‘WORK TOGETHER AS AN INDUSTRY’
Though Mission Senior Living’s occupancy dipped at the onset of the pandemic and is currently down 5%, Fisher said that’s beginning to change — the company’s Nevada communities have remained COVID-19 free and are seeing move-ins increase “because we did the right things early on to keep residents and team members safe.”
Throughout the pandemic, despite the increased COVID-related costs and decrease in revenue, the company has avoided having to raise its rates, Green noted.
While MSL has managed to stay afloat and is seeing its move-in numbers climb, 72% of assisted living facilities in the U.S. say they won’t be able to sustain operations another year at the current pace, according to the NCAL.
Facing the reality that the pandemic is far from over, many providers are likely left wondering about the long-term effects on the industry and their organizations.
“What we need to do to kind of balance out that cost and margin is really work together as an industry,” Green said. “From our government offices to our state, city, county, to your private sector … to really come together, share knowledge, share resources, and collaborate together. That’s probably the biggest, quickest impact that you could make to improve the bottom line for everybody.”
NEW SOUTH RENO COMPLEX READY FOR MOVE-IN
Mission Senior Living’s portfolio also includes communities in Southern Nevada, Oregon and Arizona. The company’s newest community is Mountain Lakes Estates Retirement Living, a 121,000-square-foot lakefront property at 765 South Meadows Parkway in South Reno that first broke ground in August 2019.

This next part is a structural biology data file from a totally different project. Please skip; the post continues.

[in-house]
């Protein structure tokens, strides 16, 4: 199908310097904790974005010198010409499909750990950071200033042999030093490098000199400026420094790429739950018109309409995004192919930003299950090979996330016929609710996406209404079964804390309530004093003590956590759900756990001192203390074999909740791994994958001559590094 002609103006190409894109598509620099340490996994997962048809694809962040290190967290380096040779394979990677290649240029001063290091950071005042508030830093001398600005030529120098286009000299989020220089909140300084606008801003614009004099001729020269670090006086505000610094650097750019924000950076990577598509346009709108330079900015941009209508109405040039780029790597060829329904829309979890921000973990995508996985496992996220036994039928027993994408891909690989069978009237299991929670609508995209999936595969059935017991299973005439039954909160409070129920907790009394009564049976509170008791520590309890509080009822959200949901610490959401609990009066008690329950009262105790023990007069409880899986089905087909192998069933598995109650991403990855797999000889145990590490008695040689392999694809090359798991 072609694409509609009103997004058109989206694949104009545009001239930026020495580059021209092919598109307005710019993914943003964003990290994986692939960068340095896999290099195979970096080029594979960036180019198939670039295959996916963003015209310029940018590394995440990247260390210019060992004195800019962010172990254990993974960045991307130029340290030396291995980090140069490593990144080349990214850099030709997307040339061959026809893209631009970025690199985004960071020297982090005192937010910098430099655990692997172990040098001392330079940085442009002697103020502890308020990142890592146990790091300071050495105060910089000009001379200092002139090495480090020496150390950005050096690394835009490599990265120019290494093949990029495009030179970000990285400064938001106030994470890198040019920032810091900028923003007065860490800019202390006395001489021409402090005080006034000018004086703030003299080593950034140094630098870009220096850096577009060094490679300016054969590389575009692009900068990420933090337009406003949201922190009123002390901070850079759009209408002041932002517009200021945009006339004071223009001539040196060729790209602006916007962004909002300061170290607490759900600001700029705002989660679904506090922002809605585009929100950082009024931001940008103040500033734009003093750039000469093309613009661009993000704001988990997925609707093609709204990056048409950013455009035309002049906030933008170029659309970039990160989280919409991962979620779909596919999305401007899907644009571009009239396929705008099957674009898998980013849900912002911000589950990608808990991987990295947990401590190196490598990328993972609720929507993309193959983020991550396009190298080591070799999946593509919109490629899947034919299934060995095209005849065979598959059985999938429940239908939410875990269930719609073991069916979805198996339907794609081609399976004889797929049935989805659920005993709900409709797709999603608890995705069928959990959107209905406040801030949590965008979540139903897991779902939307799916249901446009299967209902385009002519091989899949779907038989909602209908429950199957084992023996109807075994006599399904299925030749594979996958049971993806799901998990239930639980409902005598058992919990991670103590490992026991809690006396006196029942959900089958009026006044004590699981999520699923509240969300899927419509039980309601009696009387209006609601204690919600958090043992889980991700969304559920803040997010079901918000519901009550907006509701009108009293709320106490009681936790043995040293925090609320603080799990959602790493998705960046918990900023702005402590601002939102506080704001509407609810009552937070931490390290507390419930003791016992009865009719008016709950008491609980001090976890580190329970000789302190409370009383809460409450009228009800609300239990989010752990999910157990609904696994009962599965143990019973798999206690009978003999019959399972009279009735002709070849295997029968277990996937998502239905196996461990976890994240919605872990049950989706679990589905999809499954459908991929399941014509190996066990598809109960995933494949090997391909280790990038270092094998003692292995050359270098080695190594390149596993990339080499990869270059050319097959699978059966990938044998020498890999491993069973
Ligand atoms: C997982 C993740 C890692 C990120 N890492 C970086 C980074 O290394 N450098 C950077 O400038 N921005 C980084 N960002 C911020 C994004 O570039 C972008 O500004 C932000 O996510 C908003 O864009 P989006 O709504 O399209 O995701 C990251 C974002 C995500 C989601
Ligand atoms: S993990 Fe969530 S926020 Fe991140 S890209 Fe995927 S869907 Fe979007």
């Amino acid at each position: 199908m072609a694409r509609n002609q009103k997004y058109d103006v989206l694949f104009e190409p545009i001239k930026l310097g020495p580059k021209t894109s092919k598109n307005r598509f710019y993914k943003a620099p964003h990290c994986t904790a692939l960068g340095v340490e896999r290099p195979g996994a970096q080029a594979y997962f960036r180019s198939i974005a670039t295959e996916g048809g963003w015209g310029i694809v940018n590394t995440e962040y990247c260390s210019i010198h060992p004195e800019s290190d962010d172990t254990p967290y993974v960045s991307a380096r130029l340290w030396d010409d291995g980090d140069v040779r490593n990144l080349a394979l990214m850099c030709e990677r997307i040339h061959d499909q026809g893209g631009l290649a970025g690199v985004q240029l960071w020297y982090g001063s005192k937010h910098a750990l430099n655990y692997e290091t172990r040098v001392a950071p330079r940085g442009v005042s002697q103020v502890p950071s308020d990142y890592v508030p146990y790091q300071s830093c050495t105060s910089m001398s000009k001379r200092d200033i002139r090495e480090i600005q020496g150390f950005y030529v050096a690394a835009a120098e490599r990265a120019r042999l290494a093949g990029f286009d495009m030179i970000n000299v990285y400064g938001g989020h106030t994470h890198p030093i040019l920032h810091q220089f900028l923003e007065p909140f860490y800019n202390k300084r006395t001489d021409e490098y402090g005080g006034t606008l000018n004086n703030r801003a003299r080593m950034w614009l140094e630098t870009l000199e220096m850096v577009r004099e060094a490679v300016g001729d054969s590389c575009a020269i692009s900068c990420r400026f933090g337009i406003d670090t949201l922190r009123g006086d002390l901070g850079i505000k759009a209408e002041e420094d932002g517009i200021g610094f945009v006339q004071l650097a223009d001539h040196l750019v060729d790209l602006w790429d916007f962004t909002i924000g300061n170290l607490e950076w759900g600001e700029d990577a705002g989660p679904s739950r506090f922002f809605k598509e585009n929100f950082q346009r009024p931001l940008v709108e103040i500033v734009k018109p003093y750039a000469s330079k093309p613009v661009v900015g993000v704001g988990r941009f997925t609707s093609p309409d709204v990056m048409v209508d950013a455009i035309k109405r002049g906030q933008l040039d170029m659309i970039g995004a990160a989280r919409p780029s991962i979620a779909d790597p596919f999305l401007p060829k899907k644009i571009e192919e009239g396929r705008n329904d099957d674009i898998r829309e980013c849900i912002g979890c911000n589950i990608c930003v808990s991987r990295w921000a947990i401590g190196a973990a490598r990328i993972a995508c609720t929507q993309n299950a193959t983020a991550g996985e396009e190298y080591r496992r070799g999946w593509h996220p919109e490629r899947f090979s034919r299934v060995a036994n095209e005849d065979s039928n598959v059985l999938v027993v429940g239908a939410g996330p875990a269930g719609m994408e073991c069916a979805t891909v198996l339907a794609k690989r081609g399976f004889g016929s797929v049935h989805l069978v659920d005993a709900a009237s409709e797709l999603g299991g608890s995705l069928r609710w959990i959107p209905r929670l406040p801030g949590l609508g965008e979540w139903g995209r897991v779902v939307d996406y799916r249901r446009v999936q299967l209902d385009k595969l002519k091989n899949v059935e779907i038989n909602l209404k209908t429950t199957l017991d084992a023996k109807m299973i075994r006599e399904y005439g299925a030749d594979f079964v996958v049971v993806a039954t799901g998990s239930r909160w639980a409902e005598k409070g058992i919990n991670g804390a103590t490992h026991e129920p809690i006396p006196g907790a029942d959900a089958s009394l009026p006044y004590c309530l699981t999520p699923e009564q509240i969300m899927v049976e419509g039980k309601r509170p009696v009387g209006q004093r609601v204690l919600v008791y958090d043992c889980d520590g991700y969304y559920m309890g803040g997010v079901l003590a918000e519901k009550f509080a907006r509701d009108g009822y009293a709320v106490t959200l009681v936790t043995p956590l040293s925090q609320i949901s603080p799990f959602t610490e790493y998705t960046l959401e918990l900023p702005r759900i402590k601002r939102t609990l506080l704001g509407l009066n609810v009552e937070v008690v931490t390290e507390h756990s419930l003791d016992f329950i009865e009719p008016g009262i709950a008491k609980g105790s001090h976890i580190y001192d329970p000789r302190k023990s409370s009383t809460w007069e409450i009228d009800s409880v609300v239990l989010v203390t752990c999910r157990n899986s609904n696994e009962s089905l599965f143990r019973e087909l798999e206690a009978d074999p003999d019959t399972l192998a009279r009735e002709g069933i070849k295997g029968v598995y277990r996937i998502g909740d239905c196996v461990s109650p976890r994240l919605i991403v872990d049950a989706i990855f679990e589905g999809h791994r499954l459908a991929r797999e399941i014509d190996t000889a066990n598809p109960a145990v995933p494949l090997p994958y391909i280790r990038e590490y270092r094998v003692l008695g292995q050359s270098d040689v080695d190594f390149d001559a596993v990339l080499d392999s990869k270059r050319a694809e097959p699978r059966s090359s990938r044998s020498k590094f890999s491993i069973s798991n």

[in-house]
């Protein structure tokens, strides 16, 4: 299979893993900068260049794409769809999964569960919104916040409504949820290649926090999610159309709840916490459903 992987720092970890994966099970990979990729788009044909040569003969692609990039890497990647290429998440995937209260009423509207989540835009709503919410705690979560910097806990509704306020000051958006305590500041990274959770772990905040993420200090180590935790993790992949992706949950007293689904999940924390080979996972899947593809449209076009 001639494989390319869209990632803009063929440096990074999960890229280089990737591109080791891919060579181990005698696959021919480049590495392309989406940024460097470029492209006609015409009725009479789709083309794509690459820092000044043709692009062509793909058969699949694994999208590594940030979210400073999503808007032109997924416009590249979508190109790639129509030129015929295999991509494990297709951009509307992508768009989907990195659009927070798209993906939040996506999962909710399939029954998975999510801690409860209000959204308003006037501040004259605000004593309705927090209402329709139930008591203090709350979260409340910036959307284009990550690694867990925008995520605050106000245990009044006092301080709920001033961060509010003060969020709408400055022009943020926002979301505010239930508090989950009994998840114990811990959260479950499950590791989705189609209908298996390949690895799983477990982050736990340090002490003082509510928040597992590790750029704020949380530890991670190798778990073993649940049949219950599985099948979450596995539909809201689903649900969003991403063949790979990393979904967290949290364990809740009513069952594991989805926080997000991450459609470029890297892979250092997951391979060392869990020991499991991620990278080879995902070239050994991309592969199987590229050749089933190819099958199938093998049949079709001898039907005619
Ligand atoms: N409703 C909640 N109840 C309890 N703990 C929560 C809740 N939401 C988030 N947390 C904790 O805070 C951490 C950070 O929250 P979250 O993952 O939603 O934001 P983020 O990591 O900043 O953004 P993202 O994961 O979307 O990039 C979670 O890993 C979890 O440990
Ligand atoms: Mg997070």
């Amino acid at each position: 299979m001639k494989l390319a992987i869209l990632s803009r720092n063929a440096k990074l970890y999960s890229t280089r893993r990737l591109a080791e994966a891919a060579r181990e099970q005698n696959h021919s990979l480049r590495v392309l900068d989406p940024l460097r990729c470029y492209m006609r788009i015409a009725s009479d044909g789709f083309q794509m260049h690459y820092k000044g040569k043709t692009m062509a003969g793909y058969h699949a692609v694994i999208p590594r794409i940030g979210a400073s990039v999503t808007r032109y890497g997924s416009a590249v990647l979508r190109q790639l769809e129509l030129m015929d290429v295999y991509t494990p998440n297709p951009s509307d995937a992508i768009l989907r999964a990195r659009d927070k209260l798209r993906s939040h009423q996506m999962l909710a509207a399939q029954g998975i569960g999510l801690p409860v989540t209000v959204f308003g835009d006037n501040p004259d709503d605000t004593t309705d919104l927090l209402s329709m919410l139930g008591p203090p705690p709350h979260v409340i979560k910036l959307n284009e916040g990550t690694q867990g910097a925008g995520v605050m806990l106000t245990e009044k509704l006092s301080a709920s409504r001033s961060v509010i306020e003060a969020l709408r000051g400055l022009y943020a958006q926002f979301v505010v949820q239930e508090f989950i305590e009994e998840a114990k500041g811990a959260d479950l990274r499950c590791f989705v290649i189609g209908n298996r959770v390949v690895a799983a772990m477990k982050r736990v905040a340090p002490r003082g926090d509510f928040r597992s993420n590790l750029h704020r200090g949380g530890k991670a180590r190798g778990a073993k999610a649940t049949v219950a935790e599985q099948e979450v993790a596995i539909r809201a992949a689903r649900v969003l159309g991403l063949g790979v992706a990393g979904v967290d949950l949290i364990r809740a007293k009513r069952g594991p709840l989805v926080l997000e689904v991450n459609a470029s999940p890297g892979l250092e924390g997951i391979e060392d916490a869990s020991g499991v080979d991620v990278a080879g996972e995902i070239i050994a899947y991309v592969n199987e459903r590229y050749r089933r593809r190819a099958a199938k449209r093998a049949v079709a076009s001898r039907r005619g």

Featuring 131 apartment homes for adults 55 and older, monthly fees start at $2,495 and include dining, housekeeping and maintenance. The community’s first residents were scheduled to move on in Monday, Oct. 19.
“Retirement communities serve a very important purpose, period, but in today’s world it’s even more important,” Green said. “Seniors are able to come together in a safe environment and socialize, engage, eat meals together, even though we are going to have social distancing … it gives them the human presence and the ability to connect.”
NEW COMMUNITY COMING IN 2022
Meanwhile, another company bringing more senior living to the region is Integral Senior Living (ISL), which recently assumed management of a new assisted living and memory care community planned for Sparks.
The 74,000-square-foot development planned within the Kiley Ranch Master Planned Community in Sparks broke ground in August, according to an Aug. 25 press release from the company.
Slated to open in early 2022, the project is being developed by Investcor Development in partnership with the Bow River Capital Real Estate Fund II and SMC Construction.
“Our dedicated team has designed a community that will provide residents with comfortable, stylish accommodations and spacious, inviting amenities both indoors and out,” Justin Hobson, partner at Investcor Development, said in a statement.
The ISL-managed community will feature 90 units, with 66 being 1- and 2-bedroom units for assisted living and 24 for memory care units, in addition to various amenities such as restaurant-style dining, courtyards and a salon, among others.
“Breaking ground on this beautiful, new community is the result of hard work and determination by the ISL and Investcor Development teams,” Collette Gray, ISL president and CEO, said in a statement. “We are proud of what we’ve accomplished so far and are excited to see this project come to life. We look forward to cultivating great relationships throughout the area while we work toward the opening date.”
Construction could begin next year and require about 500 to 600 workers, with a permanent workforce starting at 150 to 200 people with potential to expand.